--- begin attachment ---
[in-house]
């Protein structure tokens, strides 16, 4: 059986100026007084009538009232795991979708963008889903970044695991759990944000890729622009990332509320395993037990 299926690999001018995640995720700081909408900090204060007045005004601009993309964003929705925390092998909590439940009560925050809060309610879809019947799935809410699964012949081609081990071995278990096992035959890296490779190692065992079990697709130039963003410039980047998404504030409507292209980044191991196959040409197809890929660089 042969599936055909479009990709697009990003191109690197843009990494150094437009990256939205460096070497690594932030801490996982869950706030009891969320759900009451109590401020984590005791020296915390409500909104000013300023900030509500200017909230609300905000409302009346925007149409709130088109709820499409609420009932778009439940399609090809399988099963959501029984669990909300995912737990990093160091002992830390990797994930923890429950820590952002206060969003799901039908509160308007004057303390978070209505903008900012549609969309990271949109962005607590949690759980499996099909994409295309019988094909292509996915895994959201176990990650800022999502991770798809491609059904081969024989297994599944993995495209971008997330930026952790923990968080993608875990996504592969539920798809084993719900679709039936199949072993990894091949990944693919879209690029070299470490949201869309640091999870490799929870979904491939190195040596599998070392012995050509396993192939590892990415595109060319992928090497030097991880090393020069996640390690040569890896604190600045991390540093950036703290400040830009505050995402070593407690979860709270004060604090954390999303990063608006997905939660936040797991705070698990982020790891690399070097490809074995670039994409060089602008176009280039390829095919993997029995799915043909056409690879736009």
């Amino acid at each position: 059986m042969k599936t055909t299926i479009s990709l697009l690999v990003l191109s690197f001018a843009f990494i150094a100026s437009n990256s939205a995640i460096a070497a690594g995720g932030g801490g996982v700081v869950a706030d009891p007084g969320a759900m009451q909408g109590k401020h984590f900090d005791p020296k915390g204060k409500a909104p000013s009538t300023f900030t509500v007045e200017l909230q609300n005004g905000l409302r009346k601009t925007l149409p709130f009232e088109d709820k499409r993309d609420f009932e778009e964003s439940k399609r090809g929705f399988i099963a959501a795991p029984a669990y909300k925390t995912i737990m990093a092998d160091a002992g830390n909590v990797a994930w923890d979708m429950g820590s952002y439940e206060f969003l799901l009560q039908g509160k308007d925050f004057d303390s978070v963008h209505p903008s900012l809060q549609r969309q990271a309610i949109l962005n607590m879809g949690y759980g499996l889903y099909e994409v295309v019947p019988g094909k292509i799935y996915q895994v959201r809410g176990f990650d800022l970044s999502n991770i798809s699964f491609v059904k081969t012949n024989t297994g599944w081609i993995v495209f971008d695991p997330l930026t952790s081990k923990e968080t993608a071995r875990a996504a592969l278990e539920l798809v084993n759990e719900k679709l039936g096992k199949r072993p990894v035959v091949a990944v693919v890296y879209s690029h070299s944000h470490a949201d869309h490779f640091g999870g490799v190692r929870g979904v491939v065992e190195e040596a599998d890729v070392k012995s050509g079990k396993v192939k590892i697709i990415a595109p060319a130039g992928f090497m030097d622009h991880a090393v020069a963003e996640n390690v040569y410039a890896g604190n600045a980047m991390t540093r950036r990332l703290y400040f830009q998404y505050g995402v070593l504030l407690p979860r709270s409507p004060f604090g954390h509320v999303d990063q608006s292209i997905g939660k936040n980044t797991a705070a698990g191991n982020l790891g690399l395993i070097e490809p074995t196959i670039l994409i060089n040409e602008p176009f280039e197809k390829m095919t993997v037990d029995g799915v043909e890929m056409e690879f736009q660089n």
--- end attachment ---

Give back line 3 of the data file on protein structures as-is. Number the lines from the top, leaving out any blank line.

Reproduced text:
């Amino acid at each position: 059986m042969k599936t055909t299926i479009s990709l697009l690999v990003l191109s690197f001018a843009f990494i150094a100026s437009n990256s939205a995640i460096a070497a690594g995720g932030g801490g996982v700081v869950a706030d009891p007084g969320a759900m009451q909408g109590k401020h984590f900090d005791p020296k915390g204060k409500a909104p000013s009538t300023f900030t509500v007045e200017l909230q609300n005004g905000l409302r009346k601009t925007l149409p709130f009232e088109d709820k499409r993309d609420f009932e778009e964003s439940k399609r090809g929705f399988i099963a959501a795991p029984a669990y909300k925390t995912i737990m990093a092998d160091a002992g830390n909590v990797a994930w923890d979708m429950g820590s952002y439940e206060f969003l799901l009560q039908g509160k308007d925050f004057d303390s978070v963008h209505p903008s900012l809060q549609r969309q990271a309610i949109l962005n607590m879809g949690y759980g499996l889903y099909e994409v295309v019947p019988g094909k292509i799935y996915q895994v959201r809410g176990f990650d800022l970044s999502n991770i798809s699964f491609v059904k081969t012949n024989t297994g599944w081609i993995v495209f971008d695991p997330l930026t952790s081990k923990e968080t993608a071995r875990a996504a592969l278990e539920l798809v084993n759990e719900k679709l039936g096992k199949r072993p990894v035959v091949a990944v693919v890296y879209s690029h070299s944000h470490a949201d869309h490779f640091g999870g490799v190692r929870g979904v491939v065992e190195e040596a599998d890729v070392k012995s050509g079990k396993v192939k590892i697709i990415a595109p060319a130039g992928f090497m030097d622009h991880a090393v020069a963003e996640n390690v040569y410039a890896g604190n600045a980047m991390t540093r950036r990332l703290y400040f830009q998404y505050g995402v070593l504030l407690p979860r709270s409507p004060f604090g954390h509320v999303d990063q608006s292209i997905g939660k936040n980044t797991a705070a698990g191991n982020l790891g690399l395993i070097e490809p074995t196959i670039l994409i060089n040409e602008p176009f280039e197809k390829m095919t993997v037990d029995g799915v043909e890929m056409e690879f736009q660089n």